Region B is still stable, but the degree of stability depends on the angle of sideslip indicating a stable but asymmetric vortex pattern has formed around the nose.
Further increases of AOA show the asymmetries also increasing, until at the end of Region B the aircraft has stability only when the nose is disturbed toward the left.
As indicated in Region C, the dominance of the asymmetric vortex pattern continues across this region, with the strengthening of the unidirectional restoring force (R.sub.f). These vortex patterns are typical of aircraft of the Northrop F5 type which have broad elliptical nose cross sections. Other aircraft with differently shaped nose cross sections will, of course, exhibit different results; possibly without any region of positive nose stability.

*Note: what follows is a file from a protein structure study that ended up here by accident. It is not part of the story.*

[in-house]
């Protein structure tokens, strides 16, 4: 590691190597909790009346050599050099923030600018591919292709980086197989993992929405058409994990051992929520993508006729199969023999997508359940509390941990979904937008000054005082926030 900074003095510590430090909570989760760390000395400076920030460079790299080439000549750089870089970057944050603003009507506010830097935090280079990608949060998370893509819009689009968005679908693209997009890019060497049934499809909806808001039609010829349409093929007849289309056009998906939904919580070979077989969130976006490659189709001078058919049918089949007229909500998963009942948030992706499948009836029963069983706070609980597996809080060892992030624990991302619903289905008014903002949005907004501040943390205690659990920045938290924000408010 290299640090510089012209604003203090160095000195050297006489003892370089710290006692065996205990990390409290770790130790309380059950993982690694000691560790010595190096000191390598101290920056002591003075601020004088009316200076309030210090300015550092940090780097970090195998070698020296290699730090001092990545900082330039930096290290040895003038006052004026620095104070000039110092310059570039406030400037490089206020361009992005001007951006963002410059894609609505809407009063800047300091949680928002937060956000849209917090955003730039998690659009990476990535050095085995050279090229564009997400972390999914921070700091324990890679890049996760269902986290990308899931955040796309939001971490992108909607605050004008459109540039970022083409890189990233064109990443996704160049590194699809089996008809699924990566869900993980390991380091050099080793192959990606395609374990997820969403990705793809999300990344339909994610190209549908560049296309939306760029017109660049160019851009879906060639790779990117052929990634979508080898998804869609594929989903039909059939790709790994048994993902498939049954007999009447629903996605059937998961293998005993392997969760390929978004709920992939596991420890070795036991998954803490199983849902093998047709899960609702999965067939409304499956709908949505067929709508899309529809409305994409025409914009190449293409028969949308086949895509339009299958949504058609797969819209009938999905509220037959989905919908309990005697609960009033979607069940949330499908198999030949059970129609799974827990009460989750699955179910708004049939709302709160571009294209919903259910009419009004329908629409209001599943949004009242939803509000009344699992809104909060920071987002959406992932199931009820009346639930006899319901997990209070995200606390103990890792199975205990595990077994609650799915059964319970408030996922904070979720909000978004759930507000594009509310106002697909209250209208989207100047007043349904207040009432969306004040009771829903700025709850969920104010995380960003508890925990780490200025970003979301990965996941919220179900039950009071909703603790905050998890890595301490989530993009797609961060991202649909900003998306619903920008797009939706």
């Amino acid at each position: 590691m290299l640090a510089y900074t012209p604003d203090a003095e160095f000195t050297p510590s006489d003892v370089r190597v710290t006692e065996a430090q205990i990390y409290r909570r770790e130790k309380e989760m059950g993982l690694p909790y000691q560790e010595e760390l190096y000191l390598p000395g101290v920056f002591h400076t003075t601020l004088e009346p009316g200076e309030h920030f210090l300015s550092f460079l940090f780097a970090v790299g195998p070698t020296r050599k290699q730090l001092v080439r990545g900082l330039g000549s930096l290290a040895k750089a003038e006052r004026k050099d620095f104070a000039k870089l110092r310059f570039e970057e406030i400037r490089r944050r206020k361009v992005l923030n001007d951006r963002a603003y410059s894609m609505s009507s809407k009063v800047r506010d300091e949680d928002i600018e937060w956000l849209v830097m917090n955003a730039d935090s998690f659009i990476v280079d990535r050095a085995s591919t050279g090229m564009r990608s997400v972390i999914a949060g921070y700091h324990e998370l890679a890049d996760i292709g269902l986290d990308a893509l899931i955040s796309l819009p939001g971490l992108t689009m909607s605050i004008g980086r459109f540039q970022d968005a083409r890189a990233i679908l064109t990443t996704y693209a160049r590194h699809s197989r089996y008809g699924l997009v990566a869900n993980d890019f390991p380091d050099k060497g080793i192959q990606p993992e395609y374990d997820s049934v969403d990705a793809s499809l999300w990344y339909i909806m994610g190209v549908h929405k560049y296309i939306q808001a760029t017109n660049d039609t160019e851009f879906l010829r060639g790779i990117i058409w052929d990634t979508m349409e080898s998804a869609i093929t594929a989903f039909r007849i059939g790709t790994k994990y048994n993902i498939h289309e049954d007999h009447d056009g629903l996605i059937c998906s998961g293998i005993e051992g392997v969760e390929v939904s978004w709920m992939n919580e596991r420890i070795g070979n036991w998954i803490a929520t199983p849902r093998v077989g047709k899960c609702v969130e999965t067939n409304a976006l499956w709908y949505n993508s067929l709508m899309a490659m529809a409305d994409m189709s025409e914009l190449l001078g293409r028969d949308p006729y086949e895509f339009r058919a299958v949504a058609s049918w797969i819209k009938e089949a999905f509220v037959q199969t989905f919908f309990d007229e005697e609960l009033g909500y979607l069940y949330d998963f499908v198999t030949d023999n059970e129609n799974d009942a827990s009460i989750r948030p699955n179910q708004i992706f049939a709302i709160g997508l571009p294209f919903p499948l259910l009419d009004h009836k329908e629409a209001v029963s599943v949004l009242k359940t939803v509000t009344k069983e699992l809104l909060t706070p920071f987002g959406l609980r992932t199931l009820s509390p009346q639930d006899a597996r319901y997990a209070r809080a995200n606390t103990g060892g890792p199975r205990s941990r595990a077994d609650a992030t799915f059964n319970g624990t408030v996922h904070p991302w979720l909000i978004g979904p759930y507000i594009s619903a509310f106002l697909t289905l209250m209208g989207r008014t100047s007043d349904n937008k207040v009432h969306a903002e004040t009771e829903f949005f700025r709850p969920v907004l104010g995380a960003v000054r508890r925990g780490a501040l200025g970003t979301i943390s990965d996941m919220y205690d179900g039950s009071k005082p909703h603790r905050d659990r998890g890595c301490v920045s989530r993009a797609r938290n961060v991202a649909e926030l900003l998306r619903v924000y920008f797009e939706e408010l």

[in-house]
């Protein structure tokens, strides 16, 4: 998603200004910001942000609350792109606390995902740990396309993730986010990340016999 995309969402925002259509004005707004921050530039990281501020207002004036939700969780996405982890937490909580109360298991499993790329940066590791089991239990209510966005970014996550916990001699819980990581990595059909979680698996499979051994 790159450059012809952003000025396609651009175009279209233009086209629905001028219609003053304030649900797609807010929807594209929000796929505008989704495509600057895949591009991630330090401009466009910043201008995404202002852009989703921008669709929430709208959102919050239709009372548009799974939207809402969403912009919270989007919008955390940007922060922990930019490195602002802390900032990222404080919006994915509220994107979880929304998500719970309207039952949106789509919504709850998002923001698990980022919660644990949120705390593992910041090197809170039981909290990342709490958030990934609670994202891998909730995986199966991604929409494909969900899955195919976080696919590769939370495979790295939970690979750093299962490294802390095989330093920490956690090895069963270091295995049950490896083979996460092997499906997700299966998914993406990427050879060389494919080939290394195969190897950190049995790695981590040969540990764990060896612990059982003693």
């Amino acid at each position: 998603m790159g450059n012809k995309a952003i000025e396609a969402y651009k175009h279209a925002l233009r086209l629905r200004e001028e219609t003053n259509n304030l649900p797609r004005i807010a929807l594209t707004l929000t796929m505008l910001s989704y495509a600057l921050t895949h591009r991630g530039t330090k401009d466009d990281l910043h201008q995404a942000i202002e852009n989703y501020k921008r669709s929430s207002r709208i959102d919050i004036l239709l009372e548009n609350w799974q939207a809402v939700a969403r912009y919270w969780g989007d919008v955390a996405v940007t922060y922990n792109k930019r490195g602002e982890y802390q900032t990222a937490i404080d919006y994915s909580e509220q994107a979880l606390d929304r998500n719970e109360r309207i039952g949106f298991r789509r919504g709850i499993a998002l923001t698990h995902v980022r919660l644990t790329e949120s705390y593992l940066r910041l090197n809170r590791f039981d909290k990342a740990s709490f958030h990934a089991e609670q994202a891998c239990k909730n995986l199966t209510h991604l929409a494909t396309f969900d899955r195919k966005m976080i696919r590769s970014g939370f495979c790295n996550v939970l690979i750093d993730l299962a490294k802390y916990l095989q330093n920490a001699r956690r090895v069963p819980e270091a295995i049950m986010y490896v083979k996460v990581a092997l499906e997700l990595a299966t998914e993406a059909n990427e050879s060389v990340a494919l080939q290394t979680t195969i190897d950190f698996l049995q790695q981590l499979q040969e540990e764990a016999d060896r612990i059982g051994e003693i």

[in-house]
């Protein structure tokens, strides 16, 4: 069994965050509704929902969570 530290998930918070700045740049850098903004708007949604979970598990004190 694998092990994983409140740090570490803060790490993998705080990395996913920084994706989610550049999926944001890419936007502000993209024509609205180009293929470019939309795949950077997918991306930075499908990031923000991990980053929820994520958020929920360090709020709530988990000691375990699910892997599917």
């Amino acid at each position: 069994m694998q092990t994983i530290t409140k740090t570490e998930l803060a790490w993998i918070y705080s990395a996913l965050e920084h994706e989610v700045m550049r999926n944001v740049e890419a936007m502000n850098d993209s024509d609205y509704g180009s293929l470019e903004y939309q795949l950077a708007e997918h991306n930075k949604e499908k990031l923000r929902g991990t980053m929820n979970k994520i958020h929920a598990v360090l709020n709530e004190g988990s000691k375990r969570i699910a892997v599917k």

Thus it can be seen that forebody vortex patterns strongly influence the degree of stability the nose of an aircraft will provide both at zero sideslip and at non-zero values of sideslip, and, therefore, the shape of the nose and fuselage forebody has the potential to augment directional stability of the aircraft when the vertical fin is relatively ineffective.
We have discovered that, by appropriately shaping the nose and forebody of the fuselage, the vortex system can be controlled to produce a substantially improved stabilizing effect on the aircraft.